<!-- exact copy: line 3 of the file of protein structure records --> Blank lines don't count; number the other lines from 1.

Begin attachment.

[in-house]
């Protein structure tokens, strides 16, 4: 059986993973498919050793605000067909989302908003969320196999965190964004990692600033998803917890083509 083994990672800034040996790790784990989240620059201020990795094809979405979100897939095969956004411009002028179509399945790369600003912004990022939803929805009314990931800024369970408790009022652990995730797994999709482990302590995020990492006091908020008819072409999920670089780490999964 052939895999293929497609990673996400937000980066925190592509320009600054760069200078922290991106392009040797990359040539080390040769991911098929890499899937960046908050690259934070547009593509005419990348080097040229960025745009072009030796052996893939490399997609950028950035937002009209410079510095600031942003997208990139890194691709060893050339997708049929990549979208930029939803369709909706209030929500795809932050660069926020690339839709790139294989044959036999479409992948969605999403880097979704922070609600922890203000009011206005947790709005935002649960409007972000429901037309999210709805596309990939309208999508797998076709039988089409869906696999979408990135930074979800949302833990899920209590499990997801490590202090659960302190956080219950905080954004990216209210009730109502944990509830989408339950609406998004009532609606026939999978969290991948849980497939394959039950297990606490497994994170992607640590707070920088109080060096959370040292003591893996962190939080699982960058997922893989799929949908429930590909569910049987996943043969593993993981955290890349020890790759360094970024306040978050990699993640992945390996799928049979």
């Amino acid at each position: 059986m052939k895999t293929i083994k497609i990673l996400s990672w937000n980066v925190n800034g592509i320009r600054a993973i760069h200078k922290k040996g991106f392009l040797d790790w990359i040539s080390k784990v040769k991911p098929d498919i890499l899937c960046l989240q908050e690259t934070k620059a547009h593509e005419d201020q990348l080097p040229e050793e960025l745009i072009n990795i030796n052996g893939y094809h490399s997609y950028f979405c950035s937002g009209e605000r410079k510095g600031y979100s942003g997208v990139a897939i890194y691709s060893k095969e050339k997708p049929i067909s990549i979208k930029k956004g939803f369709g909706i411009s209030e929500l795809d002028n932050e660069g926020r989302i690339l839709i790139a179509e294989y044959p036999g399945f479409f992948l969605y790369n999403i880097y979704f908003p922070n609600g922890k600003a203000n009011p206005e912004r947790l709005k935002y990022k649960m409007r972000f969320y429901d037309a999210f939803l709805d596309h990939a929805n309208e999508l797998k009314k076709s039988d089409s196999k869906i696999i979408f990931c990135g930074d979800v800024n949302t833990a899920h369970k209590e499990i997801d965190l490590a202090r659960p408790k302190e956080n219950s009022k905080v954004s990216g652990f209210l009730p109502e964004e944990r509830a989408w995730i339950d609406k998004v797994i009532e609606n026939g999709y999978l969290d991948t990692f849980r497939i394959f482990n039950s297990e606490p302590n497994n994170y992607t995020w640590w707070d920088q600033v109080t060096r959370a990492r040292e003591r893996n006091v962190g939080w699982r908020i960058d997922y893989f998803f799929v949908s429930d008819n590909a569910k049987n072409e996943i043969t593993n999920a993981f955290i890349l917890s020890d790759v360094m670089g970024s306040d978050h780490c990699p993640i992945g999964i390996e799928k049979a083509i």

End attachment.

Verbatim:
């Amino acid at each position: 059986m052939k895999t293929i083994k497609i990673l996400s990672w937000n980066v925190n800034g592509i320009r600054a993973i760069h200078k922290k040996g991106f392009l040797d790790w990359i040539s080390k784990v040769k991911p098929d498919i890499l899937c960046l989240q908050e690259t934070k620059a547009h593509e005419d201020q990348l080097p040229e050793e960025l745009i072009n990795i030796n052996g893939y094809h490399s997609y950028f979405c950035s937002g009209e605000r410079k510095g600031y979100s942003g997208v990139a897939i890194y691709s060893k095969e050339k997708p049929i067909s990549i979208k930029k956004g939803f369709g909706i411009s209030e929500l795809d002028n932050e660069g926020r989302i690339l839709i790139a179509e294989y044959p036999g399945f479409f992948l969605y790369n999403i880097y979704f908003p922070n609600g922890k600003a203000n009011p206005e912004r947790l709005k935002y990022k649960m409007r972000f969320y429901d037309a999210f939803l709805d596309h990939a929805n309208e999508l797998k009314k076709s039988d089409s196999k869906i696999i979408f990931c990135g930074d979800v800024n949302t833990a899920h369970k209590e499990i997801d965190l490590a202090r659960p408790k302190e956080n219950s009022k905080v954004s990216g652990f209210l009730p109502e964004e944990r509830a989408w995730i339950d609406k998004v797994i009532e609606n026939g999709y999978l969290d991948t990692f849980r497939i394959f482990n039950s297990e606490p302590n497994n994170y992607t995020w640590w707070d920088q600033v109080t060096r959370a990492r040292e003591r893996n006091v962190g939080w699982r908020i960058d997922y893989f998803f799929v949908s429930d008819n590909a569910k049987n072409e996943i043969t593993n999920a993981f955290i890349l917890s020890d790759v360094m670089g970024s306040d978050h780490c990699p993640i992945g999964i390996e799928k049979a083509i």